There are currently multiple independent GHG accounting systems: the national system, the United Nations system, and corporate/non-state actor systems. Although voluntary reports from some non-state actors are loosely captured in the UNFCCC accounting system (such as through the Global Climate Action Portal), this portal does not connect to the national accounting system. Furthermore, we lack a mechanism to reliably link GHG accounts among corporate and non-state systems to the extent needed to hold actors accountable for their climate actions.
To build accountability we need a more reliable global system of interoperable GHG accounting reports (or ledgers) that connects across multiple ledgers, from the local to corporate to national to planetary scale.
The Carbon Call will furthermore seek collaboration with the UNFCCC Global Climate Action Portal and related efforts to track voluntary NSA climate action.
If I have already signed on to a similar pledge or initiative or report for example, through CDP or the Race to Zero, is that enough?
We view the Carbon Call as complementary to existing pledges. The Carbon Call is seeking to create renewed impetus for more comprehensive, annual, and transparent measurement and reporting. Recognizing that there are multiple transparency initiatives, platforms, and registries, the Carbon Call invites signatories to use those existing efforts to fulfill the Carbon Call commitment. We need more climate action, fast.
The Carbon Call has two components: (1) the call to corporations to commit to regular, transparent, and comprehensive reporting; and (2) workstreams among science, technology, companies, philanthropy, and intergovernmental groups to accelerate and integrate efforts to enable the development of a reliable global system of interoperable accounting reports (or ledgers).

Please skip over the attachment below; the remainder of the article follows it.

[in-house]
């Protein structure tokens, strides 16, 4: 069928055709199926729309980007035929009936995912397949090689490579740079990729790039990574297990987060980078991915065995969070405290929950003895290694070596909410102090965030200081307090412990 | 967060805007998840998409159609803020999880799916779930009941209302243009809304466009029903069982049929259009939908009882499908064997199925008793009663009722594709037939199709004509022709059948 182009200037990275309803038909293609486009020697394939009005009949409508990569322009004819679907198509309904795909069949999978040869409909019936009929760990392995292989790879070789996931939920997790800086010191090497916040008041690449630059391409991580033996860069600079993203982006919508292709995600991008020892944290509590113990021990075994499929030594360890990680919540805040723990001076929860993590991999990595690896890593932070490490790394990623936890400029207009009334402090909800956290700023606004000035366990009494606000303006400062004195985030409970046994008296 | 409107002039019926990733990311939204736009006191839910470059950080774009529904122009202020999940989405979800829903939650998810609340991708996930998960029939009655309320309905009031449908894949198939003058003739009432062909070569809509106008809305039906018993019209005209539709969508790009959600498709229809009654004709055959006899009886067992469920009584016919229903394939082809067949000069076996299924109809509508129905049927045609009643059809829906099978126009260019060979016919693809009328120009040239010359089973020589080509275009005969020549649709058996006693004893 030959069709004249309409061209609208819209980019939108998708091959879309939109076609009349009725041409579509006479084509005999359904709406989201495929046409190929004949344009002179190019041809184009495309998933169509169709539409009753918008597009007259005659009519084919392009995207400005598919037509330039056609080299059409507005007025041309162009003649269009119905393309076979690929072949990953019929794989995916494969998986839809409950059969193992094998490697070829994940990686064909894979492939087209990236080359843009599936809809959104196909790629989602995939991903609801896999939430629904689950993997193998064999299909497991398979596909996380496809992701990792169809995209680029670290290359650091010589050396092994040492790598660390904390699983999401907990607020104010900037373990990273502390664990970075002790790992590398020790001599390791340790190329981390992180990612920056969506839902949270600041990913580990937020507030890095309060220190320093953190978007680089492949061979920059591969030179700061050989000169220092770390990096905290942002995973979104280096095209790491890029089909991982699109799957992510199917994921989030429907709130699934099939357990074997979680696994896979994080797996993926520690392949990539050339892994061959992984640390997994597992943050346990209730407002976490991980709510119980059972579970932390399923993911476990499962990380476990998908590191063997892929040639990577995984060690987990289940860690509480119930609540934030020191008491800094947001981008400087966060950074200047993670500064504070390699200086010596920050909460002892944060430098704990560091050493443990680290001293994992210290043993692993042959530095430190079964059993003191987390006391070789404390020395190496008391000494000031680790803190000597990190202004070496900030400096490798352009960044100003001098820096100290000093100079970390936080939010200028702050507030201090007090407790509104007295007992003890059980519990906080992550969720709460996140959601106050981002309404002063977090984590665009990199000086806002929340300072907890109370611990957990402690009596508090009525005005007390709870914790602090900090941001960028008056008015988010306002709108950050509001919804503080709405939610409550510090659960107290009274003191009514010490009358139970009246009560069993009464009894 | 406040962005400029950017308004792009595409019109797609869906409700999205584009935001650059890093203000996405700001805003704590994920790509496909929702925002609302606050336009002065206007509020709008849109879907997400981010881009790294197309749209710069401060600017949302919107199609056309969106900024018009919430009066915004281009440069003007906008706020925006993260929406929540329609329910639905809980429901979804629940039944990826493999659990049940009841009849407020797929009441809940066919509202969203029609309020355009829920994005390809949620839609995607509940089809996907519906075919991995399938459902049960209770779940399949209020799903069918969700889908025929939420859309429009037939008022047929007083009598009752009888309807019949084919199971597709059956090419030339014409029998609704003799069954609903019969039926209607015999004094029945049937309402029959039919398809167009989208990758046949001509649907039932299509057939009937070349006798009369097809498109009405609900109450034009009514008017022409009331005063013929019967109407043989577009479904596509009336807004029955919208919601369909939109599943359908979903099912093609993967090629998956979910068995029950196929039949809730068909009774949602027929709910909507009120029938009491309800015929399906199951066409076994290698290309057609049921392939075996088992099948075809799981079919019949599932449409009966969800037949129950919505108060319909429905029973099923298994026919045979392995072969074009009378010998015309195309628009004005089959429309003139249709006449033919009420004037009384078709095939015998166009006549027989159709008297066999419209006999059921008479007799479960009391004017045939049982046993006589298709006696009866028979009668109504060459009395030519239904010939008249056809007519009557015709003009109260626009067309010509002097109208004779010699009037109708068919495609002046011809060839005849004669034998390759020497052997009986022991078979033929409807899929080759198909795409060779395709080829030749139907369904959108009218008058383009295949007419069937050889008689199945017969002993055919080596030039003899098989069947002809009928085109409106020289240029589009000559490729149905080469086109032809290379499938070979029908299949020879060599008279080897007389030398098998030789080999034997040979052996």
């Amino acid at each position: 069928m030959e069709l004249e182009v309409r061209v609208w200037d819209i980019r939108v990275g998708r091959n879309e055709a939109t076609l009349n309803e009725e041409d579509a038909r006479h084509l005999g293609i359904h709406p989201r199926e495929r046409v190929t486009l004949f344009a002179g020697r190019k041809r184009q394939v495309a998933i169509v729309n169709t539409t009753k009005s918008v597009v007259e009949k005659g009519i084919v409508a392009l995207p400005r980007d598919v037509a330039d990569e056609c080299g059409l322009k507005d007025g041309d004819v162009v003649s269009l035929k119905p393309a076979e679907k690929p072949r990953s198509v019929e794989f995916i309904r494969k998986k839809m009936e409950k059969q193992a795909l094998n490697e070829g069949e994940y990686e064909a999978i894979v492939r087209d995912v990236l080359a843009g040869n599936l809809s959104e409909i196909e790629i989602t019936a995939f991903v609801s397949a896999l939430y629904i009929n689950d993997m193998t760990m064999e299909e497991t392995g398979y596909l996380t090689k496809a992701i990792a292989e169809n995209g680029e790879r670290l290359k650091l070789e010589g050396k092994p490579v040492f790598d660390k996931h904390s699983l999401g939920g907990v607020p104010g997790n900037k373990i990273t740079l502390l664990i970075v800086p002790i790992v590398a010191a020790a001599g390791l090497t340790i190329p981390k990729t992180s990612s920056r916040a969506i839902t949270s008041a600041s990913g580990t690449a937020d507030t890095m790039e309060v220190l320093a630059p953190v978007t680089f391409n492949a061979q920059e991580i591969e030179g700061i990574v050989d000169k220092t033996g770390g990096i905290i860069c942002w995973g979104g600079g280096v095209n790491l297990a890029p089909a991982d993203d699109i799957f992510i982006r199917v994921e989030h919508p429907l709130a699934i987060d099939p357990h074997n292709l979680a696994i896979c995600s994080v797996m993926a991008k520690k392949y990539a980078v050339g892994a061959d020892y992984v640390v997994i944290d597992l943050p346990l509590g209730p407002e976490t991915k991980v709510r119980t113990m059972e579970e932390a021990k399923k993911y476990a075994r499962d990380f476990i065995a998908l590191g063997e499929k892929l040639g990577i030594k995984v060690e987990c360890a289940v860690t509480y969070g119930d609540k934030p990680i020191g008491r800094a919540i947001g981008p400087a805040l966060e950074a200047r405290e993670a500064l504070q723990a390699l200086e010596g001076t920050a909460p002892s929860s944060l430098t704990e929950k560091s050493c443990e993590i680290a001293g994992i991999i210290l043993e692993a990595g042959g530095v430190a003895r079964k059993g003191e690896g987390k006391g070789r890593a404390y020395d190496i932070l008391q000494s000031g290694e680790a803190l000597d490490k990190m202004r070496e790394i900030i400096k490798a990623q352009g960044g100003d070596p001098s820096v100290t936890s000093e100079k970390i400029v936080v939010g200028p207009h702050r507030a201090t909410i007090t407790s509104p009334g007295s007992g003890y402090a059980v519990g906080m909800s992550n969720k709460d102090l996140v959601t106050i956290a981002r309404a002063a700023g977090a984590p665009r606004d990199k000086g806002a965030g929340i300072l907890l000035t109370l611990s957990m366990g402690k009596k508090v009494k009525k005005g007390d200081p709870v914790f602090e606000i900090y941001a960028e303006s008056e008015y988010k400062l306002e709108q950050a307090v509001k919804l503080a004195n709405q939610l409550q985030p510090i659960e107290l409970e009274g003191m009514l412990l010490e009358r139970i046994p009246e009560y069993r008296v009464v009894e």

Taking the additional step of working together with others in the data science, accounting and technological communities allows opportunities to share experiences and issues with reporting on GHG emission pledges and identifying barriers and common challenges to facilitate faster development of reliable global system of interoperable accounting ledgers. Collaboration is key as we work toward this important goal.
How will the Carbon Call work with governments? Are governments allowed to join the Carbon Call?
The initial focus of the Carbon Call is to strengthen GHG reporting and accounting by corporates and other non-state actors. As the Carbon Call advances, government input and engagement will be critical whether through expert consultations or more direct participation.
Indirect emissions refer to emissions that result from activities that take place outside of an organization’s direct operations. These include GHG emissions from the external purchase of energy and from a company’s entire value chain. These are known as Scope 2 and Scope 3 emissions, according to the standards defined by the GHG Protocol. These are difficult to account for without accurate information from supplier companies and users of company products and services. Currently, such data is often difficult to acquire and thus needs to be estimated using statistical estimates, which often can have large error bars at first and can and must improve over time.
Is the Carbon Call a profit-making consortium or ecosystem?
No. The Carbon Call is an initiative comprised of interested and committed parties seeking to assess alternatives and to make recommendations for the development of a more reliable global system of interoperable GHG accounting ledgers with a view to steadily reducing carbon emissions. It is not a commercial enterprise or undertaking.
Who is funding the Carbon Call?
Initial funding for the Carbon Call was provided by Microsoft Philanthropies and ClimateWorks Foundation.